An Impersonal State

Posted on July 12, 2011


The problem I see between the relationship of the State and its people is the same as the problem with personal relationships.

When people enter a relationship with someone, they place new expectations on that person on the grounds of the new relationship. People think that just because they are now exclusive with someone, that that person must meet a new set of criteria. They put that person on a pedestal. That means, that when that person fails to meet these new unequal and inhuman expectations, the disappointment is much greater.

I see it to be the same with the people who make up the State. When individuals are elected by a majority as a representative of the people, they are held to a new inhuman standard. People forget that this person they have just appointed is no better or worse of a human being than anyone else. That person is bound to make mistakes, and since they are held to be this great deity of men, the disappointment is much greater.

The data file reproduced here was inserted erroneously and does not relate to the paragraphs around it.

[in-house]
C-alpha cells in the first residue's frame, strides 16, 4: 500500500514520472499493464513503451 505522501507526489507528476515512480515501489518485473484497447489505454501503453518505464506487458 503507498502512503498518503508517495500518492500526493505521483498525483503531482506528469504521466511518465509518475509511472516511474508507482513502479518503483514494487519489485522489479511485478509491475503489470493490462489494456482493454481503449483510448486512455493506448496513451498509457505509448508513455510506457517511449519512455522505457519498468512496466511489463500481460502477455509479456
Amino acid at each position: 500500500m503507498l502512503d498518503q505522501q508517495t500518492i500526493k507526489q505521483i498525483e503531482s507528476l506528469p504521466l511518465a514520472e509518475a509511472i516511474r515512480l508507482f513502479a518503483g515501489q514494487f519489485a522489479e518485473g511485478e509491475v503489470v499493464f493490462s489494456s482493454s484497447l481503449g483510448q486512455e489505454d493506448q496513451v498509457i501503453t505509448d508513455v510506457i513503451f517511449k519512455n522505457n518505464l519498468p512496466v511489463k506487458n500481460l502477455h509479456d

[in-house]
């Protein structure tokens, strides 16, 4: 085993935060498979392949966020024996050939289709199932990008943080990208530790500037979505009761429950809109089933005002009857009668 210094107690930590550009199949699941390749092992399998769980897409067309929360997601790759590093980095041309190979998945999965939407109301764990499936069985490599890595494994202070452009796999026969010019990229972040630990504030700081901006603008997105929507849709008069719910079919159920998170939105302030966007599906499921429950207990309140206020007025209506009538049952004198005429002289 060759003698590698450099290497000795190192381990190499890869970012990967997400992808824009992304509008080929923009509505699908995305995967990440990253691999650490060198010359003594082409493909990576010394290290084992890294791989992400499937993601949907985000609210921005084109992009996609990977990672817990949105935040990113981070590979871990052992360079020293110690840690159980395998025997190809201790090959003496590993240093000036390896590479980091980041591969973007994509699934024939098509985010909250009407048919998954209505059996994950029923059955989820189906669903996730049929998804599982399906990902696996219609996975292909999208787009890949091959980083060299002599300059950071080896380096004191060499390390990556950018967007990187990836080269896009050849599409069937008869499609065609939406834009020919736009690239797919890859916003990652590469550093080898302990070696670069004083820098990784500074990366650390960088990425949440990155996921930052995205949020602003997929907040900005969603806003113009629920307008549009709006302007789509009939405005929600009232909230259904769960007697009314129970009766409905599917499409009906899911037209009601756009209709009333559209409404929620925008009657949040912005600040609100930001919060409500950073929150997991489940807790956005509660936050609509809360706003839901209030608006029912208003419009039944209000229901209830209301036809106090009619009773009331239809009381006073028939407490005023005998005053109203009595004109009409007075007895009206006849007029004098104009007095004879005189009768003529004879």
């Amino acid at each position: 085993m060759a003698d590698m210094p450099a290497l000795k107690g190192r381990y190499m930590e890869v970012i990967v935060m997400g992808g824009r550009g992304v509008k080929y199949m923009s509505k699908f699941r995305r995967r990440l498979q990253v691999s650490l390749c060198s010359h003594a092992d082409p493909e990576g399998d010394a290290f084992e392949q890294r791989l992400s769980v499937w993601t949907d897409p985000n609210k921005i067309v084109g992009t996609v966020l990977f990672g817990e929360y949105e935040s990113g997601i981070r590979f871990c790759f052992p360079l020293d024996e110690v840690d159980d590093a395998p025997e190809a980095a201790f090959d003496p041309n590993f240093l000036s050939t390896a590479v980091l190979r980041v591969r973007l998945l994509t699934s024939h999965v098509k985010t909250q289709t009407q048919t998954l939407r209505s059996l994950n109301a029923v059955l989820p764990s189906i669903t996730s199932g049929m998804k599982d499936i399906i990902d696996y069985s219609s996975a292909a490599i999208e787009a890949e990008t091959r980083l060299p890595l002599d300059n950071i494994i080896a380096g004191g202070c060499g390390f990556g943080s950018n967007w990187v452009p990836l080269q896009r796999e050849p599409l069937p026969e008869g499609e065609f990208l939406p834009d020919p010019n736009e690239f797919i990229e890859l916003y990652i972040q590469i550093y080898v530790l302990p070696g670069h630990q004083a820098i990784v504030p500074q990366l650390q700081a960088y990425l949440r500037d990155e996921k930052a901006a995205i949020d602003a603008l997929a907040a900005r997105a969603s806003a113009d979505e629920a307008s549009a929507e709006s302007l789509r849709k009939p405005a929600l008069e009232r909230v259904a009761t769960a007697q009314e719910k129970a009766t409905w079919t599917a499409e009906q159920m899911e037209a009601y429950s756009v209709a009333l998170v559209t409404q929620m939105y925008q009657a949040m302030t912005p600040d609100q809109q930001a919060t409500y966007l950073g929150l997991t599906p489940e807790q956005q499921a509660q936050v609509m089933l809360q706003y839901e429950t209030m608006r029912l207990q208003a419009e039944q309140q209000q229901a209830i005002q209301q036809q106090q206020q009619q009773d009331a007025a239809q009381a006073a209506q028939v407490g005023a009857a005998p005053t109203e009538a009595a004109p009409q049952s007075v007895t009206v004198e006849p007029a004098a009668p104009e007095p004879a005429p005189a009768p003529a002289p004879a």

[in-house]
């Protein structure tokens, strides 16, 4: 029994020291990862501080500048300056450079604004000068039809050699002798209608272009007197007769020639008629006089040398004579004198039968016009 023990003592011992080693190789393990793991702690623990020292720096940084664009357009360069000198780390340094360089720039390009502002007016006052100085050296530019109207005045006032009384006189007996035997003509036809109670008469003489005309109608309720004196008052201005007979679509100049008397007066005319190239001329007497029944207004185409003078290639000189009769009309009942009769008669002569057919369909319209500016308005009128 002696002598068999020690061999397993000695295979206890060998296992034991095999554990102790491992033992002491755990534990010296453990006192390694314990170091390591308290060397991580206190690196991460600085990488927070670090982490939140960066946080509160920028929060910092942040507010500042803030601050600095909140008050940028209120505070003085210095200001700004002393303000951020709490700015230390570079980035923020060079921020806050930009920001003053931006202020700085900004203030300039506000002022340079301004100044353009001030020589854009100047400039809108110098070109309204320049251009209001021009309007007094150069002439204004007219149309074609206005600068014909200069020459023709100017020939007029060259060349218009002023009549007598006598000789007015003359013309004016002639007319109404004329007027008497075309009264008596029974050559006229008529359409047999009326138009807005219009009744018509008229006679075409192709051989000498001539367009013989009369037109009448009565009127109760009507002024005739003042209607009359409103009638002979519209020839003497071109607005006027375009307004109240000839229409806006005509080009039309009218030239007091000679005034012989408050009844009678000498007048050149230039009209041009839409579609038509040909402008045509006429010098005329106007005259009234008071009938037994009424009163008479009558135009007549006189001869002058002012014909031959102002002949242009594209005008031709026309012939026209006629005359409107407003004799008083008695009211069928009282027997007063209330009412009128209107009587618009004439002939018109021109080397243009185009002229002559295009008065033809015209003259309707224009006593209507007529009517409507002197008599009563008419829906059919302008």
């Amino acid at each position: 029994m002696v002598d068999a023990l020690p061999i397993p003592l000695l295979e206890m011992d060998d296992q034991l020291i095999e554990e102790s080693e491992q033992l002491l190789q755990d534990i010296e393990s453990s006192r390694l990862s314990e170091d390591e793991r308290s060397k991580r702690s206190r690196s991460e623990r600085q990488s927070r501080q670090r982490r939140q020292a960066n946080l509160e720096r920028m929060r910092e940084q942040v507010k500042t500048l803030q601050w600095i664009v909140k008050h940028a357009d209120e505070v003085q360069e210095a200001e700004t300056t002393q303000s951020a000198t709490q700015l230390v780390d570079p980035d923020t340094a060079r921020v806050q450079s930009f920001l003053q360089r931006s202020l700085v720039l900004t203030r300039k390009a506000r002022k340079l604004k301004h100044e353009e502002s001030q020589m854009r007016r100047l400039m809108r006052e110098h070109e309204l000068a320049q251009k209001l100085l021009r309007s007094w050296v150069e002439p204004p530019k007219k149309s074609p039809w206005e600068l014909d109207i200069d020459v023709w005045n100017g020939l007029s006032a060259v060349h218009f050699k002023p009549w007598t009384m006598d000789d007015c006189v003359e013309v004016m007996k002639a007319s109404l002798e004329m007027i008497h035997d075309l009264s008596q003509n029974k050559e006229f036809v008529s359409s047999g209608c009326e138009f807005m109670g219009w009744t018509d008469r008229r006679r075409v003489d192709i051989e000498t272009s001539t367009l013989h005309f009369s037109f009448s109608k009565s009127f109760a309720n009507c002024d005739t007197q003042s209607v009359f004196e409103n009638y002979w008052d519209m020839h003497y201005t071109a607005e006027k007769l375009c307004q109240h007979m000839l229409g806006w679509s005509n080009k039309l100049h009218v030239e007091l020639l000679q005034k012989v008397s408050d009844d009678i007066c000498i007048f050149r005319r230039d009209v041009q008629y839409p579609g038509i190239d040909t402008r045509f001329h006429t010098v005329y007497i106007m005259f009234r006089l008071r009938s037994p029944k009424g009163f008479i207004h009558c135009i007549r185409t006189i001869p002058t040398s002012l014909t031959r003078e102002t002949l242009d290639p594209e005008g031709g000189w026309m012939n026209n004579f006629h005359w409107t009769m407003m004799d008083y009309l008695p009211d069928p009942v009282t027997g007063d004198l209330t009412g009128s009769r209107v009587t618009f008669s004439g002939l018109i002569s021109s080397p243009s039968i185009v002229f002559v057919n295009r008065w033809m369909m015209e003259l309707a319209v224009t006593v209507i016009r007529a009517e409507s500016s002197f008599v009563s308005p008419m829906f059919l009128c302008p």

This is also the reason that the State is illegitimate in its power. We forget, as I just stated, that these representatives and police officers and presidents are just human beings like us. Their (“majority” appointed) title does not make them any more special or better than any one of you. The people forget this, and the representatives forget this.

They are no more qualified to rule others than you are. They are not better people or more important in any way. They’re just people. They have thoughts and insecurities and lives and hobbies and families. They are people.

We view them on such an impersonal level because they veil their humanity with slogans and colors and fanfare. It’s all part of the game. The exploitation of the masses to believe that people ruling people is anything more than a game played by the wealthy at the expense of the rest of us.

Until we can think of our leaders as equal individuals, we will continue to think they have the right to boss us about.

Posted in: Anarchism, Communism